Original article from foodsafetynews.com.
The USDA and FDA recently announced their historic agreement to jointly regulate meat grown from animal cells, helping pave the pathway to commercialization of what’s often called cultured meat, clean meat, and now the newest term: cell-based meat.
Start-ups culturing meat and their supporters point out that cellular agriculture can theoretically produce vast amounts of meat with relatively few resources, all while leaving a lighter footprint on the planet and animals, as well as improving food safety.
Not everyone’s so enthused.
Some voices from the cattle ranching community are crying “bull” on cell ag. Their beef with cell-cultured beef primarily rests with the name game: They want these start-ups barred from even calling their products “meat” in the first place. That privilege, they claim, ought to be reserved solely for the flesh of animals who were once alive.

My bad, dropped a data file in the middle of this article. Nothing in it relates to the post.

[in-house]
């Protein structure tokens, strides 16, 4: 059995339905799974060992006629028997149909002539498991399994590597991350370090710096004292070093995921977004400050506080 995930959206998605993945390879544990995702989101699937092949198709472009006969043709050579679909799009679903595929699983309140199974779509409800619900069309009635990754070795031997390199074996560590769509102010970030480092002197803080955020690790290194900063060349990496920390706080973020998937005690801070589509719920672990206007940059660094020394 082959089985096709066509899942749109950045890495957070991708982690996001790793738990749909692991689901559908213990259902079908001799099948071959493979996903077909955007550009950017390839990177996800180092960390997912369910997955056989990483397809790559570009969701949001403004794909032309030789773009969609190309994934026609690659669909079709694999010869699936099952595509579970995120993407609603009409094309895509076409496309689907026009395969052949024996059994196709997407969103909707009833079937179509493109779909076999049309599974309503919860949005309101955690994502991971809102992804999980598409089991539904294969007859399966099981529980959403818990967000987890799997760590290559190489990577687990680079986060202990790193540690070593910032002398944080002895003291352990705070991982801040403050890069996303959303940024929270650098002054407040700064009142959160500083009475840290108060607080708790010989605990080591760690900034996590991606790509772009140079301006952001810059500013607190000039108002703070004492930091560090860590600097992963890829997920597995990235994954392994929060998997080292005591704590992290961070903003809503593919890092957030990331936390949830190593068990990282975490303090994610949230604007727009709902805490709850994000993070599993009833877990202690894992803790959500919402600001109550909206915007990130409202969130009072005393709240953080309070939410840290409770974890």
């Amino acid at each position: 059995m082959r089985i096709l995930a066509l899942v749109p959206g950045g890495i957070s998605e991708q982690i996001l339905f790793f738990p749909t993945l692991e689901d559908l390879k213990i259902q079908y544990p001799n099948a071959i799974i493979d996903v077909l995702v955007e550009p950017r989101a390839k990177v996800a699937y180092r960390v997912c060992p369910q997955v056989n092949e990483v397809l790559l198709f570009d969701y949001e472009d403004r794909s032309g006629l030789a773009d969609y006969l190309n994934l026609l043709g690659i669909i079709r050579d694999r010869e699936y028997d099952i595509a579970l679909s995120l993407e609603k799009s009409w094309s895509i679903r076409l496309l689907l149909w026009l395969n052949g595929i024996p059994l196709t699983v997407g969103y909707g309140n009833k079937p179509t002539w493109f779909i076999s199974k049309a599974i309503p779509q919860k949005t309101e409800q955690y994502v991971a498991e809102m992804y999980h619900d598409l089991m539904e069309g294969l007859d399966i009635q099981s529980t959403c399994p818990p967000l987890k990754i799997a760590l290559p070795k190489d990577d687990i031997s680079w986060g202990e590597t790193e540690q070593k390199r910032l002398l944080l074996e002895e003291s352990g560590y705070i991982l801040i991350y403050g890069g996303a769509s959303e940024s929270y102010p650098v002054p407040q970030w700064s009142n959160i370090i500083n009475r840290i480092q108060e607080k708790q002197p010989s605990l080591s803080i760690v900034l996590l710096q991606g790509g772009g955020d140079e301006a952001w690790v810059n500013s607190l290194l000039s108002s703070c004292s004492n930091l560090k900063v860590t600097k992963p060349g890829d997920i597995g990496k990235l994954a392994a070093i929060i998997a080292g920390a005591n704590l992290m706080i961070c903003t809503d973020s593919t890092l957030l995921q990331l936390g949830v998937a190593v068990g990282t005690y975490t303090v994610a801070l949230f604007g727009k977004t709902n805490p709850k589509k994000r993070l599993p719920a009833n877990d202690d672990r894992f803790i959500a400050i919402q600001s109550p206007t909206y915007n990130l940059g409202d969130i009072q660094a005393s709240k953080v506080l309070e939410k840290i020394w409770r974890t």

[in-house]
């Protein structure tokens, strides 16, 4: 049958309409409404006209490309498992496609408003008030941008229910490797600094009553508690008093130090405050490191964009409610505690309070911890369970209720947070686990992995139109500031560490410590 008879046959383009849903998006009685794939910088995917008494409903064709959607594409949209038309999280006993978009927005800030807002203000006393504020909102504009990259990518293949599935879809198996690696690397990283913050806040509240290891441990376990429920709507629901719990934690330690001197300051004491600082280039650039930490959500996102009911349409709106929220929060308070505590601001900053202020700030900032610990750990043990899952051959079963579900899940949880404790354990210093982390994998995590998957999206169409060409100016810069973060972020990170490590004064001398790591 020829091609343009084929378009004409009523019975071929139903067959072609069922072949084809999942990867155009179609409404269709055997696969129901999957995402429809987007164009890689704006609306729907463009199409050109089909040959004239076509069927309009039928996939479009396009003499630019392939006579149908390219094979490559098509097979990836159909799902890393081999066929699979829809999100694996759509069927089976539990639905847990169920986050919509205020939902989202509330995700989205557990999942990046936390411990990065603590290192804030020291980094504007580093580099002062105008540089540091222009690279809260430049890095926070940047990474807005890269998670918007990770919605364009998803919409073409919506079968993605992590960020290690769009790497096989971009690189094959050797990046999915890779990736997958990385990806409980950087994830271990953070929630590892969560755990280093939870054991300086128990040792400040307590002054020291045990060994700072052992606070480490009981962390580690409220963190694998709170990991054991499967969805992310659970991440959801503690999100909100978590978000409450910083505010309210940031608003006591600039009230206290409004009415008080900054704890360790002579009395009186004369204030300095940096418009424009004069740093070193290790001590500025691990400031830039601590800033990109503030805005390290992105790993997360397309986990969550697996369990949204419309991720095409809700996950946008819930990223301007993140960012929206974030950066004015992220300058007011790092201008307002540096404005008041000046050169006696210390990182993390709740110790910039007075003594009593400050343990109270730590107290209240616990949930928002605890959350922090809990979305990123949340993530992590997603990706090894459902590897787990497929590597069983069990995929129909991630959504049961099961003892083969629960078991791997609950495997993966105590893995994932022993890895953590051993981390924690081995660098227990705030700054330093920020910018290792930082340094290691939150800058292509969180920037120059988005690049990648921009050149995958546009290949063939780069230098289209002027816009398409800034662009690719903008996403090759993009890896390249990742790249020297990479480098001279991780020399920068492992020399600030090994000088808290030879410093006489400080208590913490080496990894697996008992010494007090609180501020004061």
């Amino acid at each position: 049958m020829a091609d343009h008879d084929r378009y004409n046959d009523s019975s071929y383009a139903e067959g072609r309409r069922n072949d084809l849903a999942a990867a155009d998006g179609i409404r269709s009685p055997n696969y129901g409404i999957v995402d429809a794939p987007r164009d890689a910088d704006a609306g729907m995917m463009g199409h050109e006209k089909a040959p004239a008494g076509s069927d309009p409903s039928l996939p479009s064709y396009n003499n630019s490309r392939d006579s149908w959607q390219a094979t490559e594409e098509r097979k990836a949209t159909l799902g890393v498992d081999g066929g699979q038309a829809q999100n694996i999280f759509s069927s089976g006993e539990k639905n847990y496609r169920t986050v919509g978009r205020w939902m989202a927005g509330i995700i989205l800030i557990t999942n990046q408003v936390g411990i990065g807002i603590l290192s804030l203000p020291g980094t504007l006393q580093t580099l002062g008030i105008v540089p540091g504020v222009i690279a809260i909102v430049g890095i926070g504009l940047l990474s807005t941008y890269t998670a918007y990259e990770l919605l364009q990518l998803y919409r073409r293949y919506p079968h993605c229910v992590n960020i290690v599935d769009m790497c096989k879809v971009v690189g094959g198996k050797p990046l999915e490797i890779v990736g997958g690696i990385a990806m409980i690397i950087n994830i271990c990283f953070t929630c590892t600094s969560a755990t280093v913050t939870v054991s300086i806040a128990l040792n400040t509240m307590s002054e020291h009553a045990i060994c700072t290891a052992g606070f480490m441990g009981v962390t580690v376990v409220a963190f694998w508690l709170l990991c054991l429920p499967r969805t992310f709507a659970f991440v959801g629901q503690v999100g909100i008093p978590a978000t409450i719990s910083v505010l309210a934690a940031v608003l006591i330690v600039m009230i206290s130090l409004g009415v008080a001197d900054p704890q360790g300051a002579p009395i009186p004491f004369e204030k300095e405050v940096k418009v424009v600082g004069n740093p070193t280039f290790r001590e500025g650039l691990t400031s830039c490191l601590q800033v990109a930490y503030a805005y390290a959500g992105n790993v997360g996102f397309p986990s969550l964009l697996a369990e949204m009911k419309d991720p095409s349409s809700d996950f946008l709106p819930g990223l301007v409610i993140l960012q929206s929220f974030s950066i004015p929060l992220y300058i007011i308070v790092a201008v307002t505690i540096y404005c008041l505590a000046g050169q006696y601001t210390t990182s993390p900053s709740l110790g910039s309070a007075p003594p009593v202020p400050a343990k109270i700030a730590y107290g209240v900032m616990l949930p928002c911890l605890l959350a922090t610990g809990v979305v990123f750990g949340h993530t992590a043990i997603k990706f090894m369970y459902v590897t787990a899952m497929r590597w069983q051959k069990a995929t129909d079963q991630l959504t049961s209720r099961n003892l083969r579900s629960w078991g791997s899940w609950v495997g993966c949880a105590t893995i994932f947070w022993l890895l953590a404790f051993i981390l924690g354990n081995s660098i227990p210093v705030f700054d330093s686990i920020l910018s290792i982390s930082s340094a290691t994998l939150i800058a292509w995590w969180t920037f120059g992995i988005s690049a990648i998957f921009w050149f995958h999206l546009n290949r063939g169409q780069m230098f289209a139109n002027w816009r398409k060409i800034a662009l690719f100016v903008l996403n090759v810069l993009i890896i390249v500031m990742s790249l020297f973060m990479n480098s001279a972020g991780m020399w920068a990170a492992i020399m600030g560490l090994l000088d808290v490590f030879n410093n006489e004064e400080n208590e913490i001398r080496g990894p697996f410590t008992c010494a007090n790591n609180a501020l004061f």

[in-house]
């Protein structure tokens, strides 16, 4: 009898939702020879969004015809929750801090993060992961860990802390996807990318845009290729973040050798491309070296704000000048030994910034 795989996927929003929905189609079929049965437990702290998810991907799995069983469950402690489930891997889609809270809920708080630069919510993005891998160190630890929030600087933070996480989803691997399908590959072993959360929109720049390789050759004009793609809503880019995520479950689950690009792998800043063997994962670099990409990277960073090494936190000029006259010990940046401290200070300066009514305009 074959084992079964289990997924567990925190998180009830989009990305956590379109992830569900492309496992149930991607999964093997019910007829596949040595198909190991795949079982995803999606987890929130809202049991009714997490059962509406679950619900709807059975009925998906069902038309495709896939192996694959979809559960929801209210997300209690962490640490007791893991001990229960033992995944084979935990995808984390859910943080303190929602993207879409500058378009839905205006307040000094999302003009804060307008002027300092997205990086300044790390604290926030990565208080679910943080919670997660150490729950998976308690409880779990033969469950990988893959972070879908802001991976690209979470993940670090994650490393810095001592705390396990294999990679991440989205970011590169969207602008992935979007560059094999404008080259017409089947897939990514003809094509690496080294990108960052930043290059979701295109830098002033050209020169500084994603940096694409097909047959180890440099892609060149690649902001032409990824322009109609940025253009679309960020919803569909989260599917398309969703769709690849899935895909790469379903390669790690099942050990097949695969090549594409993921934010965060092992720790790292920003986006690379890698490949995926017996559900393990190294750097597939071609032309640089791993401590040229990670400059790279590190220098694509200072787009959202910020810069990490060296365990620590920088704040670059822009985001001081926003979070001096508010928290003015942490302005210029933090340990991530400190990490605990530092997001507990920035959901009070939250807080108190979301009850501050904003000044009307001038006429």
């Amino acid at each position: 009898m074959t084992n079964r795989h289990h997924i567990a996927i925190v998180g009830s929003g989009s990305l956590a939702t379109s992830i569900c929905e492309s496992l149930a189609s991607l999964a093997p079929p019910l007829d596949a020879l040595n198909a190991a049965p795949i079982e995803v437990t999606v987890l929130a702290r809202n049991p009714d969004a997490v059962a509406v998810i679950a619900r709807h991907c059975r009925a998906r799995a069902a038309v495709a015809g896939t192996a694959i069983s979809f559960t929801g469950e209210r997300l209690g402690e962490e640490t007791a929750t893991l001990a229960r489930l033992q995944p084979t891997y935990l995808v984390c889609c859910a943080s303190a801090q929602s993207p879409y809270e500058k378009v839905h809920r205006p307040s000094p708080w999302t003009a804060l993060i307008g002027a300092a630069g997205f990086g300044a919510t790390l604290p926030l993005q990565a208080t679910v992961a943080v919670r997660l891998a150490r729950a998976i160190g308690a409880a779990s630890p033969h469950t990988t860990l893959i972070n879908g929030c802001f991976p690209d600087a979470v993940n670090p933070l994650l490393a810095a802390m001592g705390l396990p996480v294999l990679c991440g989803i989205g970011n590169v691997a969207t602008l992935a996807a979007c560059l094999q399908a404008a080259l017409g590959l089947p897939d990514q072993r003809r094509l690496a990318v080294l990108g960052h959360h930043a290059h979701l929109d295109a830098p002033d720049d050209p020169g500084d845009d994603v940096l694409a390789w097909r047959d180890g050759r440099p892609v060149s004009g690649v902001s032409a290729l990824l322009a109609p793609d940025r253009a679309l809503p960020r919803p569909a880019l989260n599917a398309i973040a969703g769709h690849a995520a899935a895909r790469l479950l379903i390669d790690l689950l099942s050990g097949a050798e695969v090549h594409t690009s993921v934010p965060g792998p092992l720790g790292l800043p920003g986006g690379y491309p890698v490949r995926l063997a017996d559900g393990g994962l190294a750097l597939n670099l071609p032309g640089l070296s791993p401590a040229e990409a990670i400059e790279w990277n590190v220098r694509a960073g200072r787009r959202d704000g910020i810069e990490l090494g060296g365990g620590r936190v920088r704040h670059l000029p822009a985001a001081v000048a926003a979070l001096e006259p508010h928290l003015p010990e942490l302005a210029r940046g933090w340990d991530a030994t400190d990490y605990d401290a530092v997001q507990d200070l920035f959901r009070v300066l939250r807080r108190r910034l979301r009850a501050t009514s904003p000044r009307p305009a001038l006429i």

Unbeknownst to both sides, however, is that a very similar struggle took place in Washington’s halls of power recently.
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